Column 3 final draft

My younger brother

 

Jay Omar

 

I am his big brother; he should look up to me. I was there to beat up his first bully in high school and took him out on the icy roads to teach him how to drive, but for some reason through 20 years of this dynamic, I still look up to him.

Zachy is what I call him. He is my brother born two and a half years after me making him the youngest of the six boys,  and definitely the most different.

When the older five used play basketball in the backyard and sit down for dinner with cuts and bruises, Zach was usually helping our mom cook in the kitchen or talking on the phone.

It was an adjustment at first, but eventually it just became normal.

When Zach was 17 he told me. I was the first family member that heard him officially announce his sexual orientation as he brought it up casually on our way to dinner.

“Jay,” he said. “I have something to tell you and I hope you understand. I am gay.”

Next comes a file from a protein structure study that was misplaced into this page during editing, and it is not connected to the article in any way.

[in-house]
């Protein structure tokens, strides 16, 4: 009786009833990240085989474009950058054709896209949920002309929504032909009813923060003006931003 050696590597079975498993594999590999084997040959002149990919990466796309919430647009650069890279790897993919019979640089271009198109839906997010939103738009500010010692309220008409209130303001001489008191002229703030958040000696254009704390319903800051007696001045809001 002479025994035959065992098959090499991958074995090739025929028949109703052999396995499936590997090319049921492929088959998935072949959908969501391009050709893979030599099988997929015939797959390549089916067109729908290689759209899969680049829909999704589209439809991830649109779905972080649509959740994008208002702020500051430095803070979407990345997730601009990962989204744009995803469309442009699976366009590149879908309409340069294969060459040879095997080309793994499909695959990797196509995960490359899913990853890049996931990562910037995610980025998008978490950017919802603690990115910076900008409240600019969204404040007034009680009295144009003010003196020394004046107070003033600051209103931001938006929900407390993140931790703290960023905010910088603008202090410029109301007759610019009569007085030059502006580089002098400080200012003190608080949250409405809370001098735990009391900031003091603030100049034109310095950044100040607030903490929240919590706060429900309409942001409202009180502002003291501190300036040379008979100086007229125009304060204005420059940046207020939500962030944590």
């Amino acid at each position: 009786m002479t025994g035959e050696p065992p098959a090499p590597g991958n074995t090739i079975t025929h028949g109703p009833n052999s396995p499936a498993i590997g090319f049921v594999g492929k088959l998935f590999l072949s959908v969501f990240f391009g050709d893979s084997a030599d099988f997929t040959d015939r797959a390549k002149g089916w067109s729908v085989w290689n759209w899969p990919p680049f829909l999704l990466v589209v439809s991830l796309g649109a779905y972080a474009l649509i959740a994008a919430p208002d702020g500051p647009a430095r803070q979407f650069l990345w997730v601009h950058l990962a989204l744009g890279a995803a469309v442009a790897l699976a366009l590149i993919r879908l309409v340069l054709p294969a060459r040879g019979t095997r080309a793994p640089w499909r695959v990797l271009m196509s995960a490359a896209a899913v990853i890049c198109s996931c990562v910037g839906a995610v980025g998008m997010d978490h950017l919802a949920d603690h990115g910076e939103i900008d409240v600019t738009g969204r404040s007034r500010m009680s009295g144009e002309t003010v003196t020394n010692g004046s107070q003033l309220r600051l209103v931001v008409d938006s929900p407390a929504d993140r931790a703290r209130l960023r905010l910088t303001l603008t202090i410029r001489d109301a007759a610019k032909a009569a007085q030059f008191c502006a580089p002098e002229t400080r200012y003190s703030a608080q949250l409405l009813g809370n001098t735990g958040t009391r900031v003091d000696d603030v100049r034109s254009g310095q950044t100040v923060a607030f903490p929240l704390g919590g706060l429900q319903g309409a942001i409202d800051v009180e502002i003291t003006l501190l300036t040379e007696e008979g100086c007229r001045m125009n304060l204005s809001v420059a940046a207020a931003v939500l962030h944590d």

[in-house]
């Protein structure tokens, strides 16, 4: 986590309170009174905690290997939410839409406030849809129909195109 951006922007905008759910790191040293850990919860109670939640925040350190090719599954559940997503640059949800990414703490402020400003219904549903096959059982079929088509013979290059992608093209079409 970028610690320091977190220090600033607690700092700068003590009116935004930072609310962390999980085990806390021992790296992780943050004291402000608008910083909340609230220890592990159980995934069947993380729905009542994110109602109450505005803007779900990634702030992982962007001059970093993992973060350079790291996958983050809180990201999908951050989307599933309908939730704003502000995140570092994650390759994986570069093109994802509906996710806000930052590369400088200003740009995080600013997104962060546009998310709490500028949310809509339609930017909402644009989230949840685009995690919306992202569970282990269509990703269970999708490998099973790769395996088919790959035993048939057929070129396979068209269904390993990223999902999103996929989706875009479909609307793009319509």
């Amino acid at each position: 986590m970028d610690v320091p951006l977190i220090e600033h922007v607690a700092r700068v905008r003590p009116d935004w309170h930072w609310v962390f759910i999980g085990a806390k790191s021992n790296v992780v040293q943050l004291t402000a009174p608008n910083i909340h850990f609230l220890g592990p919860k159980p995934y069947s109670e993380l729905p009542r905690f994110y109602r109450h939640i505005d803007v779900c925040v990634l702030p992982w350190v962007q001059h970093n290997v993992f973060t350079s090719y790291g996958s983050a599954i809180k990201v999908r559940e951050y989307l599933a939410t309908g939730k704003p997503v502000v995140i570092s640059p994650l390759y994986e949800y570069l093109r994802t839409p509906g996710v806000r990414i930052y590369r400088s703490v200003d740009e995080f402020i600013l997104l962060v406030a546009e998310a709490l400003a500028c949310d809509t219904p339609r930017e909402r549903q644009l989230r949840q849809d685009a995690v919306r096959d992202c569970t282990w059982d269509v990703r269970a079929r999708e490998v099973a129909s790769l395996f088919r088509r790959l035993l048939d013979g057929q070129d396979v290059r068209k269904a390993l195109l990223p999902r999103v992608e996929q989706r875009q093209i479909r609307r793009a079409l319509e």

Of course I understood. Not only because he was my brother, but also because I saw his eyes. The deep looming secret that he couldn’t hold in anymore. He was ready for ridicule and disdain. He just wanted to be happy.

That is the day that my younger brother became my role model. The day that I was shown that happiness should not be outweighed by words, beliefs, and most importantly fear.

“It was definitely a tough transition,” Zach said. “When I first decided to come out I knew it wouldn’t be easy. But at the same time I couldn’t torcher myself anymore. It gets to a point where you have to stop caring what everyone else thinks and just be happy.”

For me it was an amazing change to watch. My once lonely and depressed younger brother finally broke out of his shell and took a step into the world. He faced his first of many challenges head on and won.

After that day in the car I noticed a change in Zach. He had a gentler tone of voice, a smile on his face, and fearlessness in his eyes. Plus an attitude that prepared him for the road ahead.

“I didn’t have anything to lose at that point. It isn’t like I could go back on it. I knew what I wanted and that was to be normal and accepted. I decided my happiness was more important than what anyone thought of me and if they don’t like it, they don’t have to talk me,” Zach said.